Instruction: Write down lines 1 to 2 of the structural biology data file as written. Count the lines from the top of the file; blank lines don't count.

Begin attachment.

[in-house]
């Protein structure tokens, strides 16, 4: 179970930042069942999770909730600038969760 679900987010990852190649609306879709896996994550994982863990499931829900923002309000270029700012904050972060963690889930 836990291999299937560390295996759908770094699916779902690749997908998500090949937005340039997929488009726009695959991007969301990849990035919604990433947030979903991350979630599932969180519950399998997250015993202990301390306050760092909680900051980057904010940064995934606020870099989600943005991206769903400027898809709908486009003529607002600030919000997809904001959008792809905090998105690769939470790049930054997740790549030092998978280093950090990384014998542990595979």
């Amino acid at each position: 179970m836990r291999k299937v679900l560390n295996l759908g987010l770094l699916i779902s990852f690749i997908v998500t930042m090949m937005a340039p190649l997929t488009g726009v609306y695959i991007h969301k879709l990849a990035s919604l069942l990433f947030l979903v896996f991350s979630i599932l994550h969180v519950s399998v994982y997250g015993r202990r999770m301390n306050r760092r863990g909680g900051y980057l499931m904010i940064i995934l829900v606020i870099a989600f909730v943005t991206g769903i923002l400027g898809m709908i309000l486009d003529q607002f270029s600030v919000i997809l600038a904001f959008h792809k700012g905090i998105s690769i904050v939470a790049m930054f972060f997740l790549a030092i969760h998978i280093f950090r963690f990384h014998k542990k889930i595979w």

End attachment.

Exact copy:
[in-house]
């Protein structure tokens, strides 16, 4: 179970930042069942999770909730600038969760 679900987010990852190649609306879709896996994550994982863990499931829900923002309000270029700012904050972060963690889930 836990291999299937560390295996759908770094699916779902690749997908998500090949937005340039997929488009726009695959991007969301990849990035919604990433947030979903991350979630599932969180519950399998997250015993202990301390306050760092909680900051980057904010940064995934606020870099989600943005991206769903400027898809709908486009003529607002600030919000997809904001959008792809905090998105690769939470790049930054997740790549030092998978280093950090990384014998542990595979």